6. Another interesting learning gleaned from my dancing with death on life’s ballroom, I learned something from Dylan Thomas’ poem….

Do not go gentle into that good night,
Old age should burn and rave at close of day;
Rage, rage against the dying of the light. 

Though wise men at their end know dark is right,
Because their words had forked no lightning they
Do not go gentle into that good night.

Good men, the last wave by, crying how bright
Their frail deeds might have danced in a green bay,
Rage, rage against the dying of the light.

Wild men who caught and sang the sun in flight,
And learn, too late, they grieved it on its way,
Do not go gentle into that good night.

Grave men, near death, who see with blinding sight
Blind eyes could blaze like meteors and be gay,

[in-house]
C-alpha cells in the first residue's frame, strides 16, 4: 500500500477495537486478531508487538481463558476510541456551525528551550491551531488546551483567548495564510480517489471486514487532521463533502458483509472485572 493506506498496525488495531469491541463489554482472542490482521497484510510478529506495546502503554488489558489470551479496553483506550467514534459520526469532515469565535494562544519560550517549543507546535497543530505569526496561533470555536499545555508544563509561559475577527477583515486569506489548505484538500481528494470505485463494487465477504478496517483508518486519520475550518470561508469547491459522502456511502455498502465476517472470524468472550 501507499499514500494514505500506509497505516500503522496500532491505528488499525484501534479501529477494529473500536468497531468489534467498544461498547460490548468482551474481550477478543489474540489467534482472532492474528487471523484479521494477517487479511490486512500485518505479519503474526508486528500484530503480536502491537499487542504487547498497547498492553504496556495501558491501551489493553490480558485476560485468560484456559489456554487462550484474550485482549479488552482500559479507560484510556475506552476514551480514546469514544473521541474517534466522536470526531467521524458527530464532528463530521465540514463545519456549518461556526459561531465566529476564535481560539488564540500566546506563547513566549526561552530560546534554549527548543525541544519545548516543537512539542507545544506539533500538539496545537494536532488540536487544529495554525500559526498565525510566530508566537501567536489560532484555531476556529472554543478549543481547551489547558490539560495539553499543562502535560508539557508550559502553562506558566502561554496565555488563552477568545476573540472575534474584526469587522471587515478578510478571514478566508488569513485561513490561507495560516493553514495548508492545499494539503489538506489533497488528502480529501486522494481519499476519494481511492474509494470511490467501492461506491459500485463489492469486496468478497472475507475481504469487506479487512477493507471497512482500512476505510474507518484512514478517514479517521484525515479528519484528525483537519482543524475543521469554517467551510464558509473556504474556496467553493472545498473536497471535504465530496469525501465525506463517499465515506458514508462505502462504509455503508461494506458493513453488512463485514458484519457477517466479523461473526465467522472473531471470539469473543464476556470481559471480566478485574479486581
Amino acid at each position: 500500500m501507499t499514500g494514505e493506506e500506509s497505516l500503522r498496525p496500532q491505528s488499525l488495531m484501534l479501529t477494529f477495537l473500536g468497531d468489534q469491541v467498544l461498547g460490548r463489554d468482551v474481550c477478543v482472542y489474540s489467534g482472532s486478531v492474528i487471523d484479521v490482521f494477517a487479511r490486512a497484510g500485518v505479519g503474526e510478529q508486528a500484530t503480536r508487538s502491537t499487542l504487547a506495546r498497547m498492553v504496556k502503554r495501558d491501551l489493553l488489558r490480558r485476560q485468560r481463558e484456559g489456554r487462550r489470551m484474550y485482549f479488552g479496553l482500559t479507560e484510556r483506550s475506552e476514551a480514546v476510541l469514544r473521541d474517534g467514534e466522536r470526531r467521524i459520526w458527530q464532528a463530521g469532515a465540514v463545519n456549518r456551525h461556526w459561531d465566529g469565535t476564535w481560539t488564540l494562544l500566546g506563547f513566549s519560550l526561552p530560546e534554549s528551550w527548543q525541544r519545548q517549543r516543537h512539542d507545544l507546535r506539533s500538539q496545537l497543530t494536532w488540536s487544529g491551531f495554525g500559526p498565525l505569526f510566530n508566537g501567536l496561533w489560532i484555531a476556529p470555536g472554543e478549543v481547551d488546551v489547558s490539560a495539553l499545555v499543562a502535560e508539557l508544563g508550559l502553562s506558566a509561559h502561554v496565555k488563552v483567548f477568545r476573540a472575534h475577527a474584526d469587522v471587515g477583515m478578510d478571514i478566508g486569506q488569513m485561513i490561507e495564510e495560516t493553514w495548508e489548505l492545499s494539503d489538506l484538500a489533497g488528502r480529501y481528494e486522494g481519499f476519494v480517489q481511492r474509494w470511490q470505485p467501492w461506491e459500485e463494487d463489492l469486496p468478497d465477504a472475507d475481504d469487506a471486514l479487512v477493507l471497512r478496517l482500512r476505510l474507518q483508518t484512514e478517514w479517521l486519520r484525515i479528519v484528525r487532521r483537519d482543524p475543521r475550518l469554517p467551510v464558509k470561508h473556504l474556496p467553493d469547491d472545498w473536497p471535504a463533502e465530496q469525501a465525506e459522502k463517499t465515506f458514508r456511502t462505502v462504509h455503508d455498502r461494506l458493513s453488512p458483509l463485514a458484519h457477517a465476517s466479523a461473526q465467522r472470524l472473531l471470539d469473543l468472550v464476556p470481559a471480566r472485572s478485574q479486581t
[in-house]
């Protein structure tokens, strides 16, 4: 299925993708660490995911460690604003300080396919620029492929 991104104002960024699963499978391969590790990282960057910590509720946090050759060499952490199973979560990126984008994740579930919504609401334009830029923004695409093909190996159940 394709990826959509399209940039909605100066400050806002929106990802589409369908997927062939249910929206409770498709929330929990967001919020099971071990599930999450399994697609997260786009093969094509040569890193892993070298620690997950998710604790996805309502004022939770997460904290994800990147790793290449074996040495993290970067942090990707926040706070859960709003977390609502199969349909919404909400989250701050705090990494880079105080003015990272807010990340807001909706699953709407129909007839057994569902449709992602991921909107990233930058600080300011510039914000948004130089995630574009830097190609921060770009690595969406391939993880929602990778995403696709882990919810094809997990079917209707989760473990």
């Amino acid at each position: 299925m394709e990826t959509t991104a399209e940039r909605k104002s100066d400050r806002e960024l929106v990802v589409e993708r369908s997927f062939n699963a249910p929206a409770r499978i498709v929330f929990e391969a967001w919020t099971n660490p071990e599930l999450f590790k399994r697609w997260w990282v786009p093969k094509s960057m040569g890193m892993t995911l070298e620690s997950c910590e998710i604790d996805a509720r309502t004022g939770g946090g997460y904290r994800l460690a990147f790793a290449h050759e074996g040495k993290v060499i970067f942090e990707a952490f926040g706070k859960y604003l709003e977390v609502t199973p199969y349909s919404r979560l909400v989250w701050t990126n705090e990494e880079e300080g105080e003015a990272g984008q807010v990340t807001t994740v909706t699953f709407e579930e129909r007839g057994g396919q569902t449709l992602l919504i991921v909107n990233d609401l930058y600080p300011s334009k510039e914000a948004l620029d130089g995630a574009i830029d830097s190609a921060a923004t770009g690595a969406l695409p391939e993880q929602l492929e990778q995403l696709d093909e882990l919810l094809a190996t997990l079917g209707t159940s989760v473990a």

Rage, rage against the dying of the light.

And you, my father, there on the sad height,
Curse, bless, me now with your fierce tears, I pray.
Do not go gentle into that good night.
Rage, rage against the dying of the light.

Life is all to short. I don’t waste the very precious moments remaining mourning and wishing things would or should have been different. I refuse to sit back in a corner of my world and pout. Rather, I will not go gentle into that good night. I will rage, rage against the dying of the light.

Dancing with Death

Dancing with Death

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The Last Lecture

The Last Lecture

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Connecting The Dots

Connecting the Dots

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On Seeing the Light

On Seeing the Light